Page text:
Changing phenology of potato and of the treatment for its major pest (Colorado potato beetle) – a long-term analysis.

Tryjanowski P, Sparks TH, Blecharczyk A, Małecka-Jankowiak I, Switek S, Sawinska Z. American Journal of Potato Research. 2018;95(1):26-32. doi: 10.1007/s12230-017-9611-3.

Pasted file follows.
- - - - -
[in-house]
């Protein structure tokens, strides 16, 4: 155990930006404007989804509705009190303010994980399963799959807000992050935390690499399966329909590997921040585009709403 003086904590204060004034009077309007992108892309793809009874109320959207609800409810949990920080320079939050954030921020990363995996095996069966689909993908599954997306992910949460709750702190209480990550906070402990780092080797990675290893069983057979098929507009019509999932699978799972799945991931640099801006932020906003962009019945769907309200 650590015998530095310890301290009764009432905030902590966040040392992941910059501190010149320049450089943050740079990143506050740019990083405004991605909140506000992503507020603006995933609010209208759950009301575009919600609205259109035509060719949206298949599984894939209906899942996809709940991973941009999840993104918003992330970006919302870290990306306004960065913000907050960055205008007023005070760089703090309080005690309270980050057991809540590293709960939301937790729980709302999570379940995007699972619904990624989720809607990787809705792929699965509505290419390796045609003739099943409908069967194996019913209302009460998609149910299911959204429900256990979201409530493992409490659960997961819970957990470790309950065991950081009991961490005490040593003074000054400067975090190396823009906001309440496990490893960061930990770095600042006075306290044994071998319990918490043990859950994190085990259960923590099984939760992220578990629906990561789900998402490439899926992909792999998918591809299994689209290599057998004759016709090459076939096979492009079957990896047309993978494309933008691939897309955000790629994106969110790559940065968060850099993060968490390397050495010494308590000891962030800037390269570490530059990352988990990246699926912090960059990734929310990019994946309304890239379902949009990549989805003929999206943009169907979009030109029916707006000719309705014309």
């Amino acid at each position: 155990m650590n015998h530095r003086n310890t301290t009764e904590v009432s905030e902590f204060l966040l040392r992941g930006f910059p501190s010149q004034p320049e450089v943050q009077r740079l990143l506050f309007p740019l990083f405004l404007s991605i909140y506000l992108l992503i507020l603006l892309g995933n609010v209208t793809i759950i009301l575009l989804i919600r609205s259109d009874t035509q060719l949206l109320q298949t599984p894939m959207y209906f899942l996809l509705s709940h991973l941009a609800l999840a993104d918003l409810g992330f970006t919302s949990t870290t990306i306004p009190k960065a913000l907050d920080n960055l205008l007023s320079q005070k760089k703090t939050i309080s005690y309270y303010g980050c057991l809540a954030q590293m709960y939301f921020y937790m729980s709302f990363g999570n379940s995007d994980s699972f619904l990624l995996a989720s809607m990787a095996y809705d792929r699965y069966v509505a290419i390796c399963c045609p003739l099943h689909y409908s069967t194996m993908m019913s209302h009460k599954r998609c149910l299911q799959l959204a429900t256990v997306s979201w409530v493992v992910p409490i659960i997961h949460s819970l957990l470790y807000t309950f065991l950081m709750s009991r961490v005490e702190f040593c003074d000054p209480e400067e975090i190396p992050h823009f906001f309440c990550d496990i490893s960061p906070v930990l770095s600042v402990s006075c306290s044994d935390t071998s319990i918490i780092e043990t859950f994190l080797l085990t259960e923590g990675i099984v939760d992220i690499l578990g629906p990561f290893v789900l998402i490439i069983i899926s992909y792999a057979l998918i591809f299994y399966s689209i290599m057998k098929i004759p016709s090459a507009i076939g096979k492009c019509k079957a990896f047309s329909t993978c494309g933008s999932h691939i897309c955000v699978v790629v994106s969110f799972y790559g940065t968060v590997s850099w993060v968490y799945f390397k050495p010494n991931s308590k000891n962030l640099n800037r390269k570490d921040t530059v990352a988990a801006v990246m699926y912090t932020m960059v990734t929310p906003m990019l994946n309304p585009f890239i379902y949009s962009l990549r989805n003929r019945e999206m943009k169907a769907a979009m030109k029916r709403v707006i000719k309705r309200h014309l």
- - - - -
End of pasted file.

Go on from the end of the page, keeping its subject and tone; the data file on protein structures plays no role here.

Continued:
Potato Solanum tuberosum is one of the world's four most important crops. Its cultivation is steadily increasing in response to the need to feed a growing world population. The yield of potato is influenced inter alia by both climate and pests. The main defoliator pest of potato is Colorado potato beetle Leptinotarsa decemlineata. Using data from a long-term experiment (1958-2013) in western Poland, we show that increasing temperature has affected the trophic relationship between potato and Colorado potato beetle. The planting, leafing, flowering and harvest dates for potato were advanced, after controlling for different cultivars, by 2.00 days, 3.04 days, 3.80 days and 3.42 days respectively for every 1°C increase in temperature. In contrast, first treatment against Colorado potato beetle advanced by 4.66 days for every 1°C increase in temperature, and, furthermore, the number of treatments against the beetle increased by 0.204 per 1°C increase in temperature. This suggests that the beetle responds faster to increasing temperature than the plant does, but both parts of the system are probably greatly modified by farming practices.